I especially want my young readers to know how incredibly valuable they are. And to know for every problem, there is a solution. We have a lot of suicides and drug and alcohol-related deaths on the reservation. I want youth to know there is always hope.

When did you first realize you were a writer?

I first realized I was a writer when my first book was published. That’s when I took myself seriously because I had a lot of doubt. Grammar and I were not yet friends. But along the way, I’ve learned how to write, including grammar and spelling, which were never my strong suit.

I’ve learned the more I write, the better I get. Daily writing time is a must. It has to be a priority.

How many books have you published?

This is tricky for me. The total books available for sale are eleven. I do count my first trilogy, making it 14, because I totally revamped them when my publisher went out of business. It was like starting over and writing the books from the get-go. Which was cool because I got to witness my progress as a writer.

Included in the eleven titles are four literary guides: two for my trilogies; one for my novel, Girl Warrior; and one workbook that teaches young writers how to write fiction.

I also have a novel in for consideration by a publisher. I’m excited about this one as it’s my romantic suspense debut. The official shift from YA to adult.

What was the hardest part of writing Lillian’s Legacy

The hardest part was figuring out the topic. Once I decided on medicine, it all came together. Then I threw in a twist which added an element of suspense.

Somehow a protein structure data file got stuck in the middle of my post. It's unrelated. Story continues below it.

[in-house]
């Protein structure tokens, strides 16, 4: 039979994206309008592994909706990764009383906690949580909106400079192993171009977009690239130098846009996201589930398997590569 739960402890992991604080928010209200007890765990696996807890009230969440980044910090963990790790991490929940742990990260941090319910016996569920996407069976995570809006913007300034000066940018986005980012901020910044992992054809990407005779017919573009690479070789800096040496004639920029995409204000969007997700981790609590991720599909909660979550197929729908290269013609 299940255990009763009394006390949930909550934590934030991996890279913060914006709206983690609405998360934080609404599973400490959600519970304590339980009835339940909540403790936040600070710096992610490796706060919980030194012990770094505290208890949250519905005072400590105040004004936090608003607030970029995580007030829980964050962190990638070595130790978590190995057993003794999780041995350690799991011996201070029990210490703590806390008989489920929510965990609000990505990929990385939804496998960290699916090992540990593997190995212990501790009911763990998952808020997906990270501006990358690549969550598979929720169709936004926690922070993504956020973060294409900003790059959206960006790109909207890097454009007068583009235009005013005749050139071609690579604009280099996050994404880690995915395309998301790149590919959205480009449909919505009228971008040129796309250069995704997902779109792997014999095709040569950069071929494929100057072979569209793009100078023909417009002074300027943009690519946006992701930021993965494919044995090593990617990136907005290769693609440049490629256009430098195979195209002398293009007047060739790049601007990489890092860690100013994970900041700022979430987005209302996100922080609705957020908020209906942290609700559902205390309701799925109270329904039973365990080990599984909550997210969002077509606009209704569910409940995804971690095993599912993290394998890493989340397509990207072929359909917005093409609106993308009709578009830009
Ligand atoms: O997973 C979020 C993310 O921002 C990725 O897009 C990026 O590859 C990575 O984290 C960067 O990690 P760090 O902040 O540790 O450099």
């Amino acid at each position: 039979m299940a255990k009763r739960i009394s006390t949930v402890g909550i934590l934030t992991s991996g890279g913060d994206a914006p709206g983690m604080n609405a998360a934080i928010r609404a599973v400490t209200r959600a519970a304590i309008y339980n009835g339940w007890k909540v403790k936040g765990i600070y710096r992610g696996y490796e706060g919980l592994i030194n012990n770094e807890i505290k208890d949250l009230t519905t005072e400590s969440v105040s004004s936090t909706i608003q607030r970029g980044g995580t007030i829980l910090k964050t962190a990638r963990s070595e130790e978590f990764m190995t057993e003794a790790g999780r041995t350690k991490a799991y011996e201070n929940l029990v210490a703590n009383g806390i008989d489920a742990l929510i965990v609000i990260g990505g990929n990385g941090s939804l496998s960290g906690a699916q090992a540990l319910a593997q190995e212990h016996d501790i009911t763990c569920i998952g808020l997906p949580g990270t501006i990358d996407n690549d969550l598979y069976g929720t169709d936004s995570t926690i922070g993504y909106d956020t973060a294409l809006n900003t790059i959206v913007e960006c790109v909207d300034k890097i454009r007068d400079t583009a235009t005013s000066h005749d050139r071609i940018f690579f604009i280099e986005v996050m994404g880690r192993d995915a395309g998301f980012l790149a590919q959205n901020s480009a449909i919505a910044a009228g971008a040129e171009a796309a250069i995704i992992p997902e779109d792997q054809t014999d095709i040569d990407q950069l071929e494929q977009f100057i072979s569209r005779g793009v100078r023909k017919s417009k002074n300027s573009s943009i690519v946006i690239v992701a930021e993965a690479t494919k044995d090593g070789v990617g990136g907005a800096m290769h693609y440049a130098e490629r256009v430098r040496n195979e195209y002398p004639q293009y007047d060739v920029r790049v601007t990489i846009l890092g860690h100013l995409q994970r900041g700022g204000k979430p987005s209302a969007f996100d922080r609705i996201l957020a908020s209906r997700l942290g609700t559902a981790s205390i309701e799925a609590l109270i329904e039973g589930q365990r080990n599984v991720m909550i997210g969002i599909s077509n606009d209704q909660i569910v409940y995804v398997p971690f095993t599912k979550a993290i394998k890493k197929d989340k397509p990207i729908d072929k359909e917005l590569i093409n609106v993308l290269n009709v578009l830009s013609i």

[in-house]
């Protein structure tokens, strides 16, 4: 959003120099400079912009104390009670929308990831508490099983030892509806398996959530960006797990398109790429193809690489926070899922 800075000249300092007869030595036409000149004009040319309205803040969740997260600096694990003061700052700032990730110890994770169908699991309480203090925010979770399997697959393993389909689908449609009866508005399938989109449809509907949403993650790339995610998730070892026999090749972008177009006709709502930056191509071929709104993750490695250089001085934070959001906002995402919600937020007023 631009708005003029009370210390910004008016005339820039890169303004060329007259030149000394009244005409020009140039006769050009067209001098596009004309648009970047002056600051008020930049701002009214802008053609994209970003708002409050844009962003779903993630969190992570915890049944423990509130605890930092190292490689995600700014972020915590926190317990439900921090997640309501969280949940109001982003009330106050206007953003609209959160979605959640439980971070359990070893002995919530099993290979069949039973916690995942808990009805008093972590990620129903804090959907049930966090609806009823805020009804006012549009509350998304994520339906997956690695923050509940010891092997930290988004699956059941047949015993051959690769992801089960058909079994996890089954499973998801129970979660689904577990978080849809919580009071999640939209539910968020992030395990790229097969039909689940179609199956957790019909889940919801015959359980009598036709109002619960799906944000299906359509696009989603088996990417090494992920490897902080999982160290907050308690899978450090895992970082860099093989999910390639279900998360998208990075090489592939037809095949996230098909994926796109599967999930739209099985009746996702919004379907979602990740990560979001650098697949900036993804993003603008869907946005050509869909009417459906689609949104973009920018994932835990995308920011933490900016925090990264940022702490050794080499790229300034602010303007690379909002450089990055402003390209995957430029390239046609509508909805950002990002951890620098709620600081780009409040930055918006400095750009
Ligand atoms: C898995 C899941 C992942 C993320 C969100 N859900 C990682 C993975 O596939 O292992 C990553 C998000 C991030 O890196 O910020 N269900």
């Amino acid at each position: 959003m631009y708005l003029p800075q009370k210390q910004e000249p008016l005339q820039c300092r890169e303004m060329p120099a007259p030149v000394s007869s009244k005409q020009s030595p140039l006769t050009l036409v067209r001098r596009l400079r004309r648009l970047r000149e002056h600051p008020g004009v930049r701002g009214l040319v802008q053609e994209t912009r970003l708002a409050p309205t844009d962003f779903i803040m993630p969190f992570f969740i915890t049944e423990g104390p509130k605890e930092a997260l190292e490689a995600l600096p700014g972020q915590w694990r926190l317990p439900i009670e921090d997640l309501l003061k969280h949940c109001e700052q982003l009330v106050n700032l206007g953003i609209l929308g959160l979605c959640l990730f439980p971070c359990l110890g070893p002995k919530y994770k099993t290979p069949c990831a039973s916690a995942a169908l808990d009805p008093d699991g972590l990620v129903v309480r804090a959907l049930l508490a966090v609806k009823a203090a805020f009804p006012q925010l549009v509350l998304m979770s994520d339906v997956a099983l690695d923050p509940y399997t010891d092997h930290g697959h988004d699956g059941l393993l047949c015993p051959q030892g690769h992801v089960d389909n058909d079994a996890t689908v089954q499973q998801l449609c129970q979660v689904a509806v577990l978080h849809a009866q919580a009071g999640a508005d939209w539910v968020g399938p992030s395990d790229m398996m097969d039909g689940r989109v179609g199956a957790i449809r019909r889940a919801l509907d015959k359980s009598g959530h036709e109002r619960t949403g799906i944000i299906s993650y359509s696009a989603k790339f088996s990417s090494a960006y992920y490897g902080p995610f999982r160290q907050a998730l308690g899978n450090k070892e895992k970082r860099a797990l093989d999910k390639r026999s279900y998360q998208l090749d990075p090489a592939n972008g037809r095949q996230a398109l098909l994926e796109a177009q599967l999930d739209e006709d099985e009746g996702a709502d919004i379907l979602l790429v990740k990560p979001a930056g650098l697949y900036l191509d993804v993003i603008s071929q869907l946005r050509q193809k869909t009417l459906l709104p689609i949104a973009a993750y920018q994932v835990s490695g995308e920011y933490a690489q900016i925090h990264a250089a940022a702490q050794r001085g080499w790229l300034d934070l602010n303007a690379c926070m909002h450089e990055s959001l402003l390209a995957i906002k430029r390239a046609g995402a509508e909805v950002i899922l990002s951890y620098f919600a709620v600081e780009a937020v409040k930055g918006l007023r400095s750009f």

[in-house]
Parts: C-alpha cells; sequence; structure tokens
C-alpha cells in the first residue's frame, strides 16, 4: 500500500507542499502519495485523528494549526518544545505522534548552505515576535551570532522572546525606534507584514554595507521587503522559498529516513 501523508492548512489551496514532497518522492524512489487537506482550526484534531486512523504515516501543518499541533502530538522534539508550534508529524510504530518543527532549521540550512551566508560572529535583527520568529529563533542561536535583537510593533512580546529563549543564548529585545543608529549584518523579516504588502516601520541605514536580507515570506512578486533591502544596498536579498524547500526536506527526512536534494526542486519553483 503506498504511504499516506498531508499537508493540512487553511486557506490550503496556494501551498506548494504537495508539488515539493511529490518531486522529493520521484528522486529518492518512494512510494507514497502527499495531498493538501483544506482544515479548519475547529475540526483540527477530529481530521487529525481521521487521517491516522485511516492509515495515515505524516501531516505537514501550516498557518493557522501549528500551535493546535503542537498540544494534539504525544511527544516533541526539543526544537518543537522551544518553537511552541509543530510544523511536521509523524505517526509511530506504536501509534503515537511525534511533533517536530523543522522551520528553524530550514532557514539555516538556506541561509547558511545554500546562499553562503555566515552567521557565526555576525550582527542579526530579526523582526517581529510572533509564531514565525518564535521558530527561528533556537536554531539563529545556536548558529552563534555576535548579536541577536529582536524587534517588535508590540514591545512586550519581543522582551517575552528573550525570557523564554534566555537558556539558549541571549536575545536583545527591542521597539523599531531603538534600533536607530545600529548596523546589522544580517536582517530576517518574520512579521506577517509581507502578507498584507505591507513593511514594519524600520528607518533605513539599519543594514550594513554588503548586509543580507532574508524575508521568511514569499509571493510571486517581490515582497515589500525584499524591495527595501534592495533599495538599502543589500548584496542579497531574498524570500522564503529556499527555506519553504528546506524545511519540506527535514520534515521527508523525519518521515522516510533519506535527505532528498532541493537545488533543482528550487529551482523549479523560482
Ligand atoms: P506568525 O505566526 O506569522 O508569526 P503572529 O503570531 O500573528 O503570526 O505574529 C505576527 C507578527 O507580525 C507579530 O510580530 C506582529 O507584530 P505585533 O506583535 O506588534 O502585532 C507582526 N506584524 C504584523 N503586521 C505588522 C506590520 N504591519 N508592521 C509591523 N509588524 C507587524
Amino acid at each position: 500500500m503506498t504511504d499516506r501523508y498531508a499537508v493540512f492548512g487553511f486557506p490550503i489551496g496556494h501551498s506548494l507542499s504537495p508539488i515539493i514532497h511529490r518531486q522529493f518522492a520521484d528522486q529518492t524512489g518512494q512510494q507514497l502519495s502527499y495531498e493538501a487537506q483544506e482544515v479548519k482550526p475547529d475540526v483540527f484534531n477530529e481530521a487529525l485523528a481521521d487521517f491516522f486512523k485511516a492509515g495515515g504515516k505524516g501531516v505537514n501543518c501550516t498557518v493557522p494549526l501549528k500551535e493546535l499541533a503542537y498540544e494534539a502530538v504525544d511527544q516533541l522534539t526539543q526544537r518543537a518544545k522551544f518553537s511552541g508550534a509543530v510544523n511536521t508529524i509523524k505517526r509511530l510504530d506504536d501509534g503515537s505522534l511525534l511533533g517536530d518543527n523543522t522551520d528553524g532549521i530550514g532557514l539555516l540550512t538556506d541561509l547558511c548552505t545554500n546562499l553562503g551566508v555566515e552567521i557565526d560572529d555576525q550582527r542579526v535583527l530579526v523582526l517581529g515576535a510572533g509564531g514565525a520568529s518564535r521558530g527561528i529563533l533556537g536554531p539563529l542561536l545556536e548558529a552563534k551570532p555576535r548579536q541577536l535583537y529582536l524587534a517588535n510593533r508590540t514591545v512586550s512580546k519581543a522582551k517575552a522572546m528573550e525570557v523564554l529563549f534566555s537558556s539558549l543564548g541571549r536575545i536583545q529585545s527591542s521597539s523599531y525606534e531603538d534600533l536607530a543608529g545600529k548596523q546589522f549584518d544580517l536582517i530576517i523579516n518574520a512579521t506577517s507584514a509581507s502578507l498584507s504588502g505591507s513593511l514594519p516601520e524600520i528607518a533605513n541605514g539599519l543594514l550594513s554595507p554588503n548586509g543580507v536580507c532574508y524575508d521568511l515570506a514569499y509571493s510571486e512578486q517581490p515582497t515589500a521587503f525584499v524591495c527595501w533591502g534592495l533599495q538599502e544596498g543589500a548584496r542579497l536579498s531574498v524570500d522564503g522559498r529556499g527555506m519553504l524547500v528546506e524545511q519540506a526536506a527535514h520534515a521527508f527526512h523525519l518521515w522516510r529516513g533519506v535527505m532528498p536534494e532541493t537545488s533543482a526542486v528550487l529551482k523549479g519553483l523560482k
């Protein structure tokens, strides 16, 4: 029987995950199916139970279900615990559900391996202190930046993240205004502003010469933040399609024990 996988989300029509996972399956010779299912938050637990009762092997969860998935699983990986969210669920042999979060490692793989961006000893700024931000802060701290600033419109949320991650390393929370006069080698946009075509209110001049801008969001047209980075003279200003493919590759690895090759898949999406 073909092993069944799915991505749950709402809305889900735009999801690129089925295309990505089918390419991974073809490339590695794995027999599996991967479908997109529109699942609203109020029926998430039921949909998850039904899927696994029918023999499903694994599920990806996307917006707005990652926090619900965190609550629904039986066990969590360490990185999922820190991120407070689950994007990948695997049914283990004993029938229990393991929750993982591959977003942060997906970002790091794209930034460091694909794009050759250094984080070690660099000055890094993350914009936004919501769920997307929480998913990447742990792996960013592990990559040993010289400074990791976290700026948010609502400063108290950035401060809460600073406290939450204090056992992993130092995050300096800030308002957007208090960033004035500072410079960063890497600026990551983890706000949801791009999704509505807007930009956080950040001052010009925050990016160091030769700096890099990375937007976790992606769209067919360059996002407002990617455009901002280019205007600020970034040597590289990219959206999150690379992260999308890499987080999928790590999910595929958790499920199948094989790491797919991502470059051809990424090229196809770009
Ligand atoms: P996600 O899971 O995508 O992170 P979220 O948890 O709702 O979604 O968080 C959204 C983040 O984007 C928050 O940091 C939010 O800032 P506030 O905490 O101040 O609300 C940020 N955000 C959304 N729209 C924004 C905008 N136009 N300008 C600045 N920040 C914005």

Did you learn anything from writing your book and what was it? 

I learned how incredibly hard the lives of doctors, especially for females, were in the 1800s. They had to treat patients in all sorts of weather, all hours of the day and night, and traveled miles at times on foot or by horse. 

Do you have any advice for other writers? (Any suggestions to help them be better writers?)

I suggest writers learn the craft in their genre as they write (if they don’t have a degree), attend conferences, and find a quality writer’s group and critique partners. Make writing a priority. Write every day, or at least six days a week, even if it’s a small amount of time.

Writers, know your skill and creativity are gifts. Take yourself seriously and others will too—believe your book or article or whatever your writing dream is will happen!

About Carmen Peone

Award-winning author Carmen Peone lives with her tribal husband, Joe, on the Colville Confederated Indian Reservation in Northeast Washington. She gathered cultural knowledge from family and elders and studied the language and various cultural traditions and legends under the late Marguerite Ensminger. She is a horse and photography enthusiast. With a degree in abnormal psychology, the thought of writing never entered her mind, until she married her husband and they moved to the reservation after college. She came to love the people and their heritage and desires to create a legacy for her family.

Lillian’s Legacy and the Gardner Siblings include a Literary Guide.

This is great for summer fun, homeschool learning, and historical knowledge in the classroom.

Find Out More Here

Purchase Lillian’s Legacy today on


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Carmen loves to hear from readers. Follow her online at:

Website and Blog | Facebook | TwitterInstagram | Pinterest

Published in: on July 21, 2020 at 2:30 pm  Comments (4)  

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4 CommentsLeave a comment

  1. Carmen, Thanks for joining me today and letting us know about this exciting new book! I can’t wait to read it!

    • Heidi, thanks for having me! This was a fun interview!

  2. Nice interview Heidi and Carmen. I also had the pleasure of reading and reviewing Lillian’s Legacy.

    • Thank you, Mary! I love our writing community, how we help one another out with book launches and just plain friendships. Bless you both! Your review was a blessing.